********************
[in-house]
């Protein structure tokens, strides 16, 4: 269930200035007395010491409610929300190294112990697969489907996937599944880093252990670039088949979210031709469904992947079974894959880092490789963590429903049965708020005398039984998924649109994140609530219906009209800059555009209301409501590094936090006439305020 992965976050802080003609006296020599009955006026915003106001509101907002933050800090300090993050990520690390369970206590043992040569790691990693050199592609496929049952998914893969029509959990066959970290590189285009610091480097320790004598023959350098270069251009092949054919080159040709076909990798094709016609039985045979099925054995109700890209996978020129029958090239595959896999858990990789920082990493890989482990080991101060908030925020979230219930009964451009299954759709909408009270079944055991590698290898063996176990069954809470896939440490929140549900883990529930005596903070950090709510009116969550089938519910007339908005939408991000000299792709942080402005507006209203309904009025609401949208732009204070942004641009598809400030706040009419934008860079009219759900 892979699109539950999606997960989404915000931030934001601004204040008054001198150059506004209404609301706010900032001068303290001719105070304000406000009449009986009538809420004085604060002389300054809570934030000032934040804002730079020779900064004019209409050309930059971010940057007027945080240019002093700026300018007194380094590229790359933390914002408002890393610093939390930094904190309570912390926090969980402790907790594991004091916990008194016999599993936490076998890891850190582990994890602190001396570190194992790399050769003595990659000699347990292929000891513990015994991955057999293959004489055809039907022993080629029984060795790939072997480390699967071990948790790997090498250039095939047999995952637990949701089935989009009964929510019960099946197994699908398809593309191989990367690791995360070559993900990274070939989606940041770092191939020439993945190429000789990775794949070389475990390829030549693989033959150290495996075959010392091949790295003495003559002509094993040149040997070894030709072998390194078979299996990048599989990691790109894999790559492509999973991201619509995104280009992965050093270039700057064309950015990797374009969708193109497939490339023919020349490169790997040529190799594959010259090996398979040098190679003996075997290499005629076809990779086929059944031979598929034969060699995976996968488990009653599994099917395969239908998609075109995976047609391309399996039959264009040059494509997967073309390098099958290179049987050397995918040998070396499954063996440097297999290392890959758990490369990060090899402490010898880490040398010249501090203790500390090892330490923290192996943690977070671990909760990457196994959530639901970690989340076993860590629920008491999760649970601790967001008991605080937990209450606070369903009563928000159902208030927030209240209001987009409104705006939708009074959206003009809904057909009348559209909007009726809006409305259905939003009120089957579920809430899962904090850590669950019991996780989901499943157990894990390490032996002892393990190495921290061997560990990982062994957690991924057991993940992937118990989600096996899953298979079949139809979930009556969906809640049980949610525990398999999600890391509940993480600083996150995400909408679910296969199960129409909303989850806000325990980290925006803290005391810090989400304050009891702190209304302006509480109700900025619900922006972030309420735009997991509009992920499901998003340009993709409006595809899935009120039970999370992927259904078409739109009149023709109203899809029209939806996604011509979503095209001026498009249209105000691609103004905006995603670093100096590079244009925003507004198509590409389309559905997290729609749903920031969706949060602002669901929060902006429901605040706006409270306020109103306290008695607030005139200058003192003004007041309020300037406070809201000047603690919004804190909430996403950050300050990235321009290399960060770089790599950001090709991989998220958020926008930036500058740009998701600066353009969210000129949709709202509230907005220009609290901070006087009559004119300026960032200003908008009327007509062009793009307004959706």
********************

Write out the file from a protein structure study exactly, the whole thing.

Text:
[in-house]
């Protein structure tokens, strides 16, 4: 269930200035007395010491409610929300190294112990697969489907996937599944880093252990670039088949979210031709469904992947079974894959880092490789963590429903049965708020005398039984998924649109994140609530219906009209800059555009209301409501590094936090006439305020 992965976050802080003609006296020599009955006026915003106001509101907002933050800090300090993050990520690390369970206590043992040569790691990693050199592609496929049952998914893969029509959990066959970290590189285009610091480097320790004598023959350098270069251009092949054919080159040709076909990798094709016609039985045979099925054995109700890209996978020129029958090239595959896999858990990789920082990493890989482990080991101060908030925020979230219930009964451009299954759709909408009270079944055991590698290898063996176990069954809470896939440490929140549900883990529930005596903070950090709510009116969550089938519910007339908005939408991000000299792709942080402005507006209203309904009025609401949208732009204070942004641009598809400030706040009419934008860079009219759900 892979699109539950999606997960989404915000931030934001601004204040008054001198150059506004209404609301706010900032001068303290001719105070304000406000009449009986009538809420004085604060002389300054809570934030000032934040804002730079020779900064004019209409050309930059971010940057007027945080240019002093700026300018007194380094590229790359933390914002408002890393610093939390930094904190309570912390926090969980402790907790594991004091916990008194016999599993936490076998890891850190582990994890602190001396570190194992790399050769003595990659000699347990292929000891513990015994991955057999293959004489055809039907022993080629029984060795790939072997480390699967071990948790790997090498250039095939047999995952637990949701089935989009009964929510019960099946197994699908398809593309191989990367690791995360070559993900990274070939989606940041770092191939020439993945190429000789990775794949070389475990390829030549693989033959150290495996075959010392091949790295003495003559002509094993040149040997070894030709072998390194078979299996990048599989990691790109894999790559492509999973991201619509995104280009992965050093270039700057064309950015990797374009969708193109497939490339023919020349490169790997040529190799594959010259090996398979040098190679003996075997290499005629076809990779086929059944031979598929034969060699995976996968488990009653599994099917395969239908998609075109995976047609391309399996039959264009040059494509997967073309390098099958290179049987050397995918040998070396499954063996440097297999290392890959758990490369990060090899402490010898880490040398010249501090203790500390090892330490923290192996943690977070671990909760990457196994959530639901970690989340076993860590629920008491999760649970601790967001008991605080937990209450606070369903009563928000159902208030927030209240209001987009409104705006939708009074959206003009809904057909009348559209909007009726809006409305259905939003009120089957579920809430899962904090850590669950019991996780989901499943157990894990390490032996002892393990190495921290061997560990990982062994957690991924057991993940992937118990989600096996899953298979079949139809979930009556969906809640049980949610525990398999999600890391509940993480600083996150995400909408679910296969199960129409909303989850806000325990980290925006803290005391810090989400304050009891702190209304302006509480109700900025619900922006972030309420735009997991509009992920499901998003340009993709409006595809899935009120039970999370992927259904078409739109009149023709109203899809029209939806996604011509979503095209001026498009249209105000691609103004905006995603670093100096590079244009925003507004198509590409389309559905997290729609749903920031969706949060602002669901929060902006429901605040706006409270306020109103306290008695607030005139200058003192003004007041309020300037406070809201000047603690919004804190909430996403950050300050990235321009290399960060770089790599950001090709991989998220958020926008930036500058740009998701600066353009969210000129949709709202509230907005220009609290901070006087009559004119300026960032200003908008009327007509062009793009307004959706």